I think I’m done doing Superheroes on Sunday for now. It wasn’t a year, as I said it would be, but since I started doing two a week at one point, I think I’ve earned the right to move onto villains when I feel like it.
But before I do that, let us review what has come so far. I said I would populate four universes with superheroes. With the creation of the Beam(s), I started fleshing those universes out a bit. But now I’ll go considerably further.
Let’s say that superhumans and supertechnology first appeared in the late 1800s. The sort of scientific advancements you’d expect to see in a novel by Wells or Verne contributed to a sort of steampunk society. As time went on, portals to other dimensions (like the Narnia or Oz books) allowed humanity glimpses of other worlds and allowed still more technological progress. By the 1930s, pulpish heroes had adventures all over the world and on other planets. By the time the 1940s rolled around we got heroes that resemble those of our Golden Age of superhero comics. With a history like this it is not a surprise that by the modern day humans are spread throughout the galaxy and Earth is a complex world of advanced cityscapes. Superheroes here are relatively common, employed by law enforcement agencies and governments, but also rogues and vigilantes.
This pulp/sci-fi/Golden Age world would be home especially to heroes that fill those niches. Gus Comet is definitely here, as are the Red Shark and the Green Camera. Other possibilities include Astro-Hero, Bludgeonak, ProboscAce, Halberd-Man, and the Scarlet Cannon.
Suppose that the coming of the superheroes happened during the Second World War. Their arrival ended the war years earlier than in our world, and the world had to adjust to all these colorful costumed characters. In the 1950s World War Three occurred, a war between superpower nations with superpowered soldiers. At the end of that war, William Block was the Secretary General of the United Nations and he created a unit called Block’s Elite Strike Team, which would grow to be the primary peacekeeping unit in a world filled with superhuman threats of all varieties. Through the 60s a slew of “super-criminals” came into being, many disillusioned WWIII veterans, and accordingly superpowered crimefighters came as a result. As society grew more accustomed to famous people with code names, it became common for celebrities who didn’t fight crime to take on aliases (a singer might call himself, the Mighty Voice or Songmaster or who knows what other nonsense). Supervillainy has had its effect on society as well: street gangs wear capes and masks to show their colors, and even some of the world’s military uniforms have been designed to look like super-costumes. On this Earth, superhumanity is a world-shaping force, and their constant fighting is starting to reach dangerous levels that could result in the end of humanity itself.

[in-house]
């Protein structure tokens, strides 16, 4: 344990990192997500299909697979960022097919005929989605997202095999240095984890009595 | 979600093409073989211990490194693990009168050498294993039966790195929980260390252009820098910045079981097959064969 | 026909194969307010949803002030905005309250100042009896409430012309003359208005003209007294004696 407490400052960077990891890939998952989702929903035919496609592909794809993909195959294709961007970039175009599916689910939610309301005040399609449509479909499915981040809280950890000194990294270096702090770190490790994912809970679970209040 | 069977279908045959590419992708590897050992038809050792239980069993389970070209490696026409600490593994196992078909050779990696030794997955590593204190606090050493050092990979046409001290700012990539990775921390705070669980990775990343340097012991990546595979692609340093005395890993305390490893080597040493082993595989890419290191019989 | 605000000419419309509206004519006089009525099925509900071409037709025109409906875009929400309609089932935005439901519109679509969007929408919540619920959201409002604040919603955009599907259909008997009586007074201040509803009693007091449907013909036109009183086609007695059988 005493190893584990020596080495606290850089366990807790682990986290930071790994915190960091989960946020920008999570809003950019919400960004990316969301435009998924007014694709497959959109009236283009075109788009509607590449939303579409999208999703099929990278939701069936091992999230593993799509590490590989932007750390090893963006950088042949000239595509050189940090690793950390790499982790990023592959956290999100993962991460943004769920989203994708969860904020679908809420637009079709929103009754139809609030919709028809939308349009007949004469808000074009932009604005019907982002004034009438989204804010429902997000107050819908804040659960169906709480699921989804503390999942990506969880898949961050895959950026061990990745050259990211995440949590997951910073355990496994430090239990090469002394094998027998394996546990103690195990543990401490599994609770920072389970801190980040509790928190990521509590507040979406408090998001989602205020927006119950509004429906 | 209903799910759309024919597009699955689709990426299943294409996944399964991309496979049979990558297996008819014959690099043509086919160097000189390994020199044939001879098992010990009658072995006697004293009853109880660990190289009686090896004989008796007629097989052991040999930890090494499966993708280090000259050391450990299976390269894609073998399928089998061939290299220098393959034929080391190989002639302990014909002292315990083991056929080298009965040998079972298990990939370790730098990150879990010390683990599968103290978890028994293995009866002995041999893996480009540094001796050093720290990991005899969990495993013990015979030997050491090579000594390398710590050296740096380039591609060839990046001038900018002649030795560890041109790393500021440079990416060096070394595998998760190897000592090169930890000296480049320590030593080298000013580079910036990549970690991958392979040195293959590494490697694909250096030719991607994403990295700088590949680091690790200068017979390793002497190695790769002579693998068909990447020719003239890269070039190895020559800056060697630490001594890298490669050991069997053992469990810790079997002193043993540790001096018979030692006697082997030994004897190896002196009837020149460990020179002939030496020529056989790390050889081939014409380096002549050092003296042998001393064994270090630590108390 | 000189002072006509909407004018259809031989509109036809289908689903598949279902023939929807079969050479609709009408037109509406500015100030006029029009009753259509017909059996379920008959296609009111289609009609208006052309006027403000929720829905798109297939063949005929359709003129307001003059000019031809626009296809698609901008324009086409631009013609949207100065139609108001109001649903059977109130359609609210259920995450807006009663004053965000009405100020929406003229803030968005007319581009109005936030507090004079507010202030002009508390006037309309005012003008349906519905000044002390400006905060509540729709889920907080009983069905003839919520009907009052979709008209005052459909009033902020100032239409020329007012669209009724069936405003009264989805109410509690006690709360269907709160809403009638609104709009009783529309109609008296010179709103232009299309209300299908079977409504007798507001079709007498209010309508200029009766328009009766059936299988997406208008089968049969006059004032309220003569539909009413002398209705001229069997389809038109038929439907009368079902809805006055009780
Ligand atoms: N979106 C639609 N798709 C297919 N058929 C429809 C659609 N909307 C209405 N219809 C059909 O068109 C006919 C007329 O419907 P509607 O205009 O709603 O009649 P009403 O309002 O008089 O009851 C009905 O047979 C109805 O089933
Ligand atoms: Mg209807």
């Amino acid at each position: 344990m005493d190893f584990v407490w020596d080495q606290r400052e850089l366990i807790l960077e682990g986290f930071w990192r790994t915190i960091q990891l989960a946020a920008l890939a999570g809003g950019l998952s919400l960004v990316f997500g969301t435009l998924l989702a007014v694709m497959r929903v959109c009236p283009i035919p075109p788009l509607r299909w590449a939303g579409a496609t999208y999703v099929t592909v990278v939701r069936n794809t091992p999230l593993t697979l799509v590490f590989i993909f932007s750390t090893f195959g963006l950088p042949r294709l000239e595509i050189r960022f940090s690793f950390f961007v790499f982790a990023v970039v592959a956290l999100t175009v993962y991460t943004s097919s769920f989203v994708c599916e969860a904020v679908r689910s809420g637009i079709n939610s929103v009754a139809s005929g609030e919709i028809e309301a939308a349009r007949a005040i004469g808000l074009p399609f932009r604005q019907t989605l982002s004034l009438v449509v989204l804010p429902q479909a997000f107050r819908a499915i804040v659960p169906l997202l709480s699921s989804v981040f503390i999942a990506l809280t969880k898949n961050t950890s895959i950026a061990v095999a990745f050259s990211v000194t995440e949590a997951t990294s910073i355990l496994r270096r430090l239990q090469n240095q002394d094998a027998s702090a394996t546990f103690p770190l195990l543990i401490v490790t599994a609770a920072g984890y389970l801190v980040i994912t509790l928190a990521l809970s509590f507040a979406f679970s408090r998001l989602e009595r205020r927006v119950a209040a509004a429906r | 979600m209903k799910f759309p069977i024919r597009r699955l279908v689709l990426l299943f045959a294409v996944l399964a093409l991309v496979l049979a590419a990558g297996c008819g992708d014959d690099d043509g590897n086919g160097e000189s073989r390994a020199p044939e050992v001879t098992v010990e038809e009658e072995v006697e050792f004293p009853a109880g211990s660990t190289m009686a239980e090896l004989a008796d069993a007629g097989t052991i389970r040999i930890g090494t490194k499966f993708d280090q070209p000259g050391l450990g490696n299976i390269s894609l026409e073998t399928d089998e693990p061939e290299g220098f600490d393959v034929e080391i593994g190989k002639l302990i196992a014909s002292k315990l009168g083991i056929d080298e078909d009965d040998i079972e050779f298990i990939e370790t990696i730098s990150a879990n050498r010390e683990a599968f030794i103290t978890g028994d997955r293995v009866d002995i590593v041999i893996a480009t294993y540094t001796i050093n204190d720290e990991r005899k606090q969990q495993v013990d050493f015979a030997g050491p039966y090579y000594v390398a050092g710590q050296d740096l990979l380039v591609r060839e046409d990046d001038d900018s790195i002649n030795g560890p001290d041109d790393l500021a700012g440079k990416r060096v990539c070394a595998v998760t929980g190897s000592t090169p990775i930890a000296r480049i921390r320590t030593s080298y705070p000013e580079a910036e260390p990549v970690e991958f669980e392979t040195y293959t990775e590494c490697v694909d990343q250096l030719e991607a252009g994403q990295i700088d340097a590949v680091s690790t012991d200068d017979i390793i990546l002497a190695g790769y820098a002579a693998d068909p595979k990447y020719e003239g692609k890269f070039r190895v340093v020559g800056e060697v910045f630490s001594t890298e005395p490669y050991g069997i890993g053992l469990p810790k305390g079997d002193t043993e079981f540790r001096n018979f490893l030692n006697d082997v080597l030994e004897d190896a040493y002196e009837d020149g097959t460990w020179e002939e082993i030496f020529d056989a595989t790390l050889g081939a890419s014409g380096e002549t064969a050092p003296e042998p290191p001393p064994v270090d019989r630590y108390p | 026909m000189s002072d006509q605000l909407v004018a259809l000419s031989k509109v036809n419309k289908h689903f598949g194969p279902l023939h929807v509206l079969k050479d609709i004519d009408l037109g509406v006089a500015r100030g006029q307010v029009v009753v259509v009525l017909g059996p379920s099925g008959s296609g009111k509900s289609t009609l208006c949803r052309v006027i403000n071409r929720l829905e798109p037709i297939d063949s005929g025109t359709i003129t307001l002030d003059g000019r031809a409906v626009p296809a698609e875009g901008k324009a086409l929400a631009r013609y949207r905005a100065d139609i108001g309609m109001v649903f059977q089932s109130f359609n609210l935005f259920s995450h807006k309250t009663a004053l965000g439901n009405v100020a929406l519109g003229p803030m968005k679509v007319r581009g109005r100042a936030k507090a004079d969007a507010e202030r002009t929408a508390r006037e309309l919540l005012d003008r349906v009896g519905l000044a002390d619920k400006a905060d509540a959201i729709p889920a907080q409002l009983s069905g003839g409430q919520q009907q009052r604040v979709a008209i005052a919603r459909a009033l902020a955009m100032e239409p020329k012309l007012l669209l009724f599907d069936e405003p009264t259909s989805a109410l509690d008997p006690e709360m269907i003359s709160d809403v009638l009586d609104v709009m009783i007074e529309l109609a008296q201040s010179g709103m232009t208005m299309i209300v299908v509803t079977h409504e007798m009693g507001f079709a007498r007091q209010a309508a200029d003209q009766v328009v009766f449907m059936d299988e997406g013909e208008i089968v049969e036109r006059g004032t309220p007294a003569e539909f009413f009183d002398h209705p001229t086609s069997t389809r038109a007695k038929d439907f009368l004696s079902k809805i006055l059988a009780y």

This is the world that is home to my Justice-Man character and all the supporting cast I made for him. Most of the other characters I made circa Junior High call this world home. That includes: Rhinoceros Woman and Rabbit, Helm, and the Strange Squad (including but not limited to Cut-Up, Forcefieldo, and Brain Pain). But it isn’t only the heroes I created then, many of the ones invented for Super Sunday would also be in here. Securer, Vanquisher, HAULER, and the Crew of the Cosmic would also be among this world’s multitude of heroes. The overall feel of this world, with its long history of superhuman activity and the overabundance of costumed chaos, kind of reflects what I would have seen in comics during my formative years (and today).
The bad universe. A world where bad guys are winning and good guys are few and far between. The coming of superhumans here has not been pretty. The world’s most advanced remaining societies are now dystopian nightmares and the countries that aren’t as lucky have been reduced to almost post-apocalyptic scars on the surface of the Earth.
The most prominent heroes here are Lex Techno and his Raid Force Zero (Captain Fire was a member of this group). The Blue Cloak and Killshadow. And to keep things organic, I’ll throw in some who were not specifically created to be in especially dark worlds, like Monstrona.
A universe where superheroes haven’t yet had a huge effect on society and the jury is still out about how they will change the world. Will they bring about an end to crime and warfare, or will society crumble? This is the universe where I’m placing most of the characters who have turned up in Super Sunday that I find the most interesting. In a way it is what I consider my ideal superhero universe to write about.